Then, I decided to use ADW Cleaner. Finally, I was able to use my own tools, to continue with the removal of Conduit and for me, Sweet Packs! My Chameleon was the first to work, with a complete scan, then I used my Malwarebytes Pro to scan, again. However, with all of that ... I STILL had Conduit and Sweet Packs!!! I went back to the Internet, for more reading. One of the forum moderators, stated they had a miserable time, getting rid of this mess. They had to go into the Registry, to search for both Conduit and Sweet Packs, both were hidden deep within.
Finally, I had my solution, but, it did take me over all, more than a week to get my Conduit issue resolved. Then, my daughter's PC got the same issue and she lives out in California, while I am in Georgia. Thank goodness for Team Viewer ... I was able to "clean up" her PC, because I knew what to do, by then.
So, back to my original comment … Please, don’t always blame the software program, you are using. The bad guys are smart and know what they are doing, so they know which protective programs, to try and “by pass”, to do their nasty work. It is vital, in today’s world that, all protective programs be kept up to date, with the latest data, as possible. The Bad Boys are mostly coming from China and Russia. They love what they are doing or they would not be doing it … Unless, you subscribe to the “conspiracy theory” that the governments of China and Russia are “allowing” their smartest computer genius’, to do this for political reasons. Trust me that, theory is out there. :)
08 May 2014
There have been many times when I have been called by a friend of family member and they tell me they have a virus because their browser is acting "weird". I go over there and discover that they have several browser toolbars and when asked they usually say they had recently installed new software.
When I ask how they installed it they say "I just kept clicking 'next' until it was finished" at which time I am about ready to strangle them. I tell them why they have so many toolbars and mostly they look shocked when I let them know that clicking "next-next-next" is the worst thing to do when installing a new program.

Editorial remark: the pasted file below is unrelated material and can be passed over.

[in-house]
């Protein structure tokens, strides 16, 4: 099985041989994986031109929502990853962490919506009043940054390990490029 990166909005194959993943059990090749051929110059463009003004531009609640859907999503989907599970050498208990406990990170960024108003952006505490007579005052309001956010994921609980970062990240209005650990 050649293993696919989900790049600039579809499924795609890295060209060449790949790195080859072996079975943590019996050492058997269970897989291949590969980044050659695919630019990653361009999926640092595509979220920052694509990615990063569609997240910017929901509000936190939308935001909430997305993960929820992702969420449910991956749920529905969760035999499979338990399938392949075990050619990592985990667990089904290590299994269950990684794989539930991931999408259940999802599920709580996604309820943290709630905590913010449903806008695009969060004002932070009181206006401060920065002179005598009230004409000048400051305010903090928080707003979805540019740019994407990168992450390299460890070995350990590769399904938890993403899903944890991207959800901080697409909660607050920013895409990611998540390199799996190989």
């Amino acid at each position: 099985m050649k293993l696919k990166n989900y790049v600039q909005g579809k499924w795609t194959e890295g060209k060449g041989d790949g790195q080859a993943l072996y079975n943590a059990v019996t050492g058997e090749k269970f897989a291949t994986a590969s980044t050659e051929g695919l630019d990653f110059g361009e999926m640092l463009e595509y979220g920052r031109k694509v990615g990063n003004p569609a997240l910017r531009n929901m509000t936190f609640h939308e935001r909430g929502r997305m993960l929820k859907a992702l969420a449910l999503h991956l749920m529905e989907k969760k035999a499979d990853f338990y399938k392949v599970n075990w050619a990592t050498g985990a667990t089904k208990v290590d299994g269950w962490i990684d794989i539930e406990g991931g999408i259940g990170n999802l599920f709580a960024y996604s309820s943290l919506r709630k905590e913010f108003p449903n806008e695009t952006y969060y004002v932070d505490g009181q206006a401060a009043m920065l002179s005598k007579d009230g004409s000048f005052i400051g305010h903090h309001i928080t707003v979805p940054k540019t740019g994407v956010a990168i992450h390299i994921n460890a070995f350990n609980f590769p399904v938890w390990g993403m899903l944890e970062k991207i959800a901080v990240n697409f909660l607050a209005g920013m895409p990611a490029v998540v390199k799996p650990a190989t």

After a long lecture and an explanation on how to install programs I get their PC back into working order and do a little maintenance too (update programs, run CCleaner, Defrag, etc.) and they are usually amazed at how well their PC runs.
I never ceases to amaze me how many people do this (AND STILL DO IT!). Word has spread around my neighborhood that I can "fix" a PC fairly quickly and I just say 'No, I just fixed a simple mistake somebody made'.
Keep up the good work, Bob, and keep spreading the word with your great tutorials.
20 May 2014
I just wanted to say thank you so much for your emails and excellent advice. Somehow that blasted Conduit got ahold of my laptop. It was there for months and I had no idea what to do. I was very happy to see you address this issue. I did exactly what you suggested....and voila.....all is back to normal. So, thank you so much.
22 Jun 2014
Just go to your "Programs & Features" in the Control Panel, and search for "Search Protect" (Developer's name is Conduit), and uninstall it ;), check the date of installation of your BING and anything else that was installed at the same time, that's your culprit!
It is a stubborn program, if it doesn't want to uninstall or takes foreverrrrrrr, skip it and go find a program: Revo Uninstaller (free version) that will do it in minutes.
18 Jul 2014
As a retired Senior Help Desk Analyst I know better than to download programs, etc., without doing my homework first and even I get burned once in a while.
I am careful when I decide to download, paying particular attention to "add ons" like browsers or search engines. My first lesson came when I downloaded an application from a site that I trusted, CNET (I also got hit with the Conduit drive-by, My second "ouch" moment was the result of following a link on CNN.com where I picked up a headache that prevented me from accessing any of the anti-virus and anti-malware sites. It also shut down my firewall and disabled windows defender and Microsoft Security Essentials preventing database updates. At that point I was frustrated but thankfully had an uninfected laptop. I downloaded Exterminate It and installed a copy on my desktop and was able to get rid of the issue. I did not renew my subscription wit Exterminate It when they failed to respond to a trouble ticket I issued.
I use Microsoft Security Essentials for anti-virus,a paid subscription to Malwarebytes and recently added Advance System Care 7 and thought I was fairly well protected.
Yesterday I was browsing for free movie sites and came across Firedrive.ca and Pultocker.is (I believe Firedrive is connected to Putlocker). I don't download anything pirated or illegal and since there were implications that Putlocker was possibly in violation of copyright laws I passed them by, opting to check out Firedrive.
Firedrive required its own media player for watching movies online and as I started to download the player, Malwarebytes alerted me to a possible problem so I aborted the download.